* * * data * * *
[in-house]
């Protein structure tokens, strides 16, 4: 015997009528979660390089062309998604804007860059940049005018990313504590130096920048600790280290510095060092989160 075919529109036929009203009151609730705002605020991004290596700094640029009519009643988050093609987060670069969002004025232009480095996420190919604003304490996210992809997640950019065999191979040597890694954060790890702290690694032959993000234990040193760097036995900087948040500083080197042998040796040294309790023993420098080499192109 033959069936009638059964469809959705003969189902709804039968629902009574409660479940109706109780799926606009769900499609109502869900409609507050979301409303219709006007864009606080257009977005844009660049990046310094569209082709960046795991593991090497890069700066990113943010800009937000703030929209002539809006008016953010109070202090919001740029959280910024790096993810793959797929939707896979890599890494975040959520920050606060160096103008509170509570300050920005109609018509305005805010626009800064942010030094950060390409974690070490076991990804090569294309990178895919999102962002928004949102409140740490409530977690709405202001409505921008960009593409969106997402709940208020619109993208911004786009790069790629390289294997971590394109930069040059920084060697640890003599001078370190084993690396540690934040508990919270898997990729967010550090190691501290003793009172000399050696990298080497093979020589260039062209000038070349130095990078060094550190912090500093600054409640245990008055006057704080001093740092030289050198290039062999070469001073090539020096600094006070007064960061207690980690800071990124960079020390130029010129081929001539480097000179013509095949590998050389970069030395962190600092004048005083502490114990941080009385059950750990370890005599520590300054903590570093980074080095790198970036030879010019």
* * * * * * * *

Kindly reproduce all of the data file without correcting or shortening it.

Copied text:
[in-house]
């Protein structure tokens, strides 16, 4: 015997009528979660390089062309998604804007860059940049005018990313504590130096920048600790280290510095060092989160 075919529109036929009203009151609730705002605020991004290596700094640029009519009643988050093609987060670069969002004025232009480095996420190919604003304490996210992809997640950019065999191979040597890694954060790890702290690694032959993000234990040193760097036995900087948040500083080197042998040796040294309790023993420098080499192109 033959069936009638059964469809959705003969189902709804039968629902009574409660479940109706109780799926606009769900499609109502869900409609507050979301409303219709006007864009606080257009977005844009660049990046310094569209082709960046795991593991090497890069700066990113943010800009937000703030929209002539809006008016953010109070202090919001740029959280910024790096993810793959797929939707896979890599890494975040959520920050606060160096103008509170509570300050920005109609018509305005805010626009800064942010030094950060390409974690070490076991990804090569294309990178895919999102962002928004949102409140740490409530977690709405202001409505921008960009593409969106997402709940208020619109993208911004786009790069790629390289294997971590394109930069040059920084060697640890003599001078370190084993690396540690934040508990919270898997990729967010550090190691501290003793009172000399050696990298080497093979020589260039062209000038070349130095990078060094550190912090500093600054409640245990008055006057704080001093740092030289050198290039062999070469001073090539020096600094006070007064960061207690980690800071990124960079020390130029010129081929001539480097000179013509095949590998050389970069030395962190600092004048005083502490114990941080009385059950750990370890005599520590300054903590570093980074080095790198970036030879010019």